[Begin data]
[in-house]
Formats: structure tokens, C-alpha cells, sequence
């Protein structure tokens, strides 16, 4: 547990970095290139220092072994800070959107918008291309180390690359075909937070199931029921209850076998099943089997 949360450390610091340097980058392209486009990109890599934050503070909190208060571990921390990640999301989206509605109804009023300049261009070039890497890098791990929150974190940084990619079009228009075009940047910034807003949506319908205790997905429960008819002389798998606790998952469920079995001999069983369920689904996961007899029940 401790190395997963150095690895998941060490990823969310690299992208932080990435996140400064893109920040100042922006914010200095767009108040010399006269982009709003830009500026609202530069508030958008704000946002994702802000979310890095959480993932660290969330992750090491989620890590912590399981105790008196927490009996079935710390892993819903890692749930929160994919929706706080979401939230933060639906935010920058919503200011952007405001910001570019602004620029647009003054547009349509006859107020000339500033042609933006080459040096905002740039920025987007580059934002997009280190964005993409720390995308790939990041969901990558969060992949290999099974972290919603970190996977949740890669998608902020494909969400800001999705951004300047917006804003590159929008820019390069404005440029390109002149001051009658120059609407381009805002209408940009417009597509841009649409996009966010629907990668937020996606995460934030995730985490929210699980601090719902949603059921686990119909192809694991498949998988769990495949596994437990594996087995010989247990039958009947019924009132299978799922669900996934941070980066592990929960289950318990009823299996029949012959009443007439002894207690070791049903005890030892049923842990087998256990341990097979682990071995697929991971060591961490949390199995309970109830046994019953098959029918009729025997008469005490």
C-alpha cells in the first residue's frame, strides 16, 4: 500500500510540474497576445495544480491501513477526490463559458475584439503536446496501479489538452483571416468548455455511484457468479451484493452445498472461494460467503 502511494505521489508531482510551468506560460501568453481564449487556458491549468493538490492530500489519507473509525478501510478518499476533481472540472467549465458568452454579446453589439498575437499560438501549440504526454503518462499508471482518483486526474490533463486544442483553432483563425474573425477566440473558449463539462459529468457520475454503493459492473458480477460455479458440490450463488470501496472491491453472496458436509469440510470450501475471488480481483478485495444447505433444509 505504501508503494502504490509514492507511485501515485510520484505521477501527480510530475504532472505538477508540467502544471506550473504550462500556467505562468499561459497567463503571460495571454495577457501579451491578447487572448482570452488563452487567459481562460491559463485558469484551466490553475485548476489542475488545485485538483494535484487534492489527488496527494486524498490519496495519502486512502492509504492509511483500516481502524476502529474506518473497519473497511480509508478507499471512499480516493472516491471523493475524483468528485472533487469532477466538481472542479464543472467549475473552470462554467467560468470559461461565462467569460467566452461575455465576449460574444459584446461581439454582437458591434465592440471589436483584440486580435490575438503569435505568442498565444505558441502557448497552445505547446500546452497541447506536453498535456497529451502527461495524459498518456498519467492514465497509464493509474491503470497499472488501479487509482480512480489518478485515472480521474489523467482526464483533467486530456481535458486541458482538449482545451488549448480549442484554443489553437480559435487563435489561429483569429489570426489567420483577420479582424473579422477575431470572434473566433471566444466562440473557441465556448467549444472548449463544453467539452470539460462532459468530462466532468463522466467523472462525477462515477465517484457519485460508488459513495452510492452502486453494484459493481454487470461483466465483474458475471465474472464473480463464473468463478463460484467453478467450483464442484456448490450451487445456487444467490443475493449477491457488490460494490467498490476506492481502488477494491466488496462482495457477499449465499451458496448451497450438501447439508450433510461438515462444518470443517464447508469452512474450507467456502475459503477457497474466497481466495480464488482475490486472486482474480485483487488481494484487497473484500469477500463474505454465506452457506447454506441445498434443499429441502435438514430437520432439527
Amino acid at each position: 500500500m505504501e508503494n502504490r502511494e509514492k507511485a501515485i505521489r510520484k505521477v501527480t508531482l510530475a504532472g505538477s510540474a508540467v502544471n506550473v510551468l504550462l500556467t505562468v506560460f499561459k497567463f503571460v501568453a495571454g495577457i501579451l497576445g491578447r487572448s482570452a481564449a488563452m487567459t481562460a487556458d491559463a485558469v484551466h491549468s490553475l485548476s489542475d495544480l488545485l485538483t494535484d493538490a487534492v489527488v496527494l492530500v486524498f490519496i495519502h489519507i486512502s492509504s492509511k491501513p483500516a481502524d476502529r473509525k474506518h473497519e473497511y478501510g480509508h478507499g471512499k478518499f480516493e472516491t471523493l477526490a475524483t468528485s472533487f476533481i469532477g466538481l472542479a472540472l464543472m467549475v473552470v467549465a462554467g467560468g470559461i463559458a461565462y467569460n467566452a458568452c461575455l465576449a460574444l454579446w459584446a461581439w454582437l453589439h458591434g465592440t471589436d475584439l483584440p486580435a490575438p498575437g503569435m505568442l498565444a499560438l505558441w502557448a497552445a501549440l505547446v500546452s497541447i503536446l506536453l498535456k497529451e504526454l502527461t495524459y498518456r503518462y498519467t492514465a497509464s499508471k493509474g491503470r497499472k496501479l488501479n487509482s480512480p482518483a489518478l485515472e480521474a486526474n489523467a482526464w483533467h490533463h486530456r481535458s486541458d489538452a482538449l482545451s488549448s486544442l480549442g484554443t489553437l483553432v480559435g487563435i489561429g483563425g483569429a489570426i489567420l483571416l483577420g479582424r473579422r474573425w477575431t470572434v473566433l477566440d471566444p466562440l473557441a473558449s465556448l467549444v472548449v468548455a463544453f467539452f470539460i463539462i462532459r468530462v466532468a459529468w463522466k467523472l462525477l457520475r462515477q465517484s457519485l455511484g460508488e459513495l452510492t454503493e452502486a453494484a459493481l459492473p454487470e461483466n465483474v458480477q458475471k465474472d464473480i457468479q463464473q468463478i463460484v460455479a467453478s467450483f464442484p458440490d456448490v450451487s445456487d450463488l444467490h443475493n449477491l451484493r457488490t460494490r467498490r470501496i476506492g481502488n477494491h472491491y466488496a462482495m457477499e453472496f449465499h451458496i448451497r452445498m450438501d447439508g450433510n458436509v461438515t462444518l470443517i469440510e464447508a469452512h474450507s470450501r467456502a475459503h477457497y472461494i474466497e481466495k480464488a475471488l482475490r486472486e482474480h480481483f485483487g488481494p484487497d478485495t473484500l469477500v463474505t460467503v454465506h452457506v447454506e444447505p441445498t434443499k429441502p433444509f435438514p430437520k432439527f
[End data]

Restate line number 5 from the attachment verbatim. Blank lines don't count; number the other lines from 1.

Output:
Amino acid at each position: 500500500m505504501e508503494n502504490r502511494e509514492k507511485a501515485i505521489r510520484k505521477v501527480t508531482l510530475a504532472g505538477s510540474a508540467v502544471n506550473v510551468l504550462l500556467t505562468v506560460f499561459k497567463f503571460v501568453a495571454g495577457i501579451l497576445g491578447r487572448s482570452a481564449a488563452m487567459t481562460a487556458d491559463a485558469v484551466h491549468s490553475l485548476s489542475d495544480l488545485l485538483t494535484d493538490a487534492v489527488v496527494l492530500v486524498f490519496i495519502h489519507i486512502s492509504s492509511k491501513p483500516a481502524d476502529r473509525k474506518h473497519e473497511y478501510g480509508h478507499g471512499k478518499f480516493e472516491t471523493l477526490a475524483t468528485s472533487f476533481i469532477g466538481l472542479a472540472l464543472m467549475v473552470v467549465a462554467g467560468g470559461i463559458a461565462y467569460n467566452a458568452c461575455l465576449a460574444l454579446w459584446a461581439w454582437l453589439h458591434g465592440t471589436d475584439l483584440p486580435a490575438p498575437g503569435m505568442l498565444a499560438l505558441w502557448a497552445a501549440l505547446v500546452s497541447i503536446l506536453l498535456k497529451e504526454l502527461t495524459y498518456r503518462y498519467t492514465a497509464s499508471k493509474g491503470r497499472k496501479l488501479n487509482s480512480p482518483a489518478l485515472e480521474a486526474n489523467a482526464w483533467h490533463h486530456r481535458s486541458d489538452a482538449l482545451s488549448s486544442l480549442g484554443t489553437l483553432v480559435g487563435i489561429g483563425g483569429a489570426i489567420l483571416l483577420g479582424r473579422r474573425w477575431t470572434v473566433l477566440d471566444p466562440l473557441a473558449s465556448l467549444v472548449v468548455a463544453f467539452f470539460i463539462i462532459r468530462v466532468a459529468w463522466k467523472l462525477l457520475r462515477q465517484s457519485l455511484g460508488e459513495l452510492t454503493e452502486a453494484a459493481l459492473p454487470e461483466n465483474v458480477q458475471k465474472d464473480i457468479q463464473q468463478i463460484v460455479a467453478s467450483f464442484p458440490d456448490v450451487s445456487d450463488l444467490h443475493n449477491l451484493r457488490t460494490r467498490r470501496i476506492g481502488n477494491h472491491y466488496a462482495m457477499e453472496f449465499h451458496i448451497r452445498m450438501d447439508g450433510n458436509v461438515t462444518l470443517i469440510e464447508a469452512h474450507s470450501r467456502a475459503h477457497y472461494i474466497e481466495k480464488a475471488l482475490r486472486e482474480h480481483f485483487g488481494p484487497d478485495t473484500l469477500v463474505t460467503v454465506h452457506v447454506e444447505p441445498t434443499k429441502p433444509f435438514p430437520k432439527f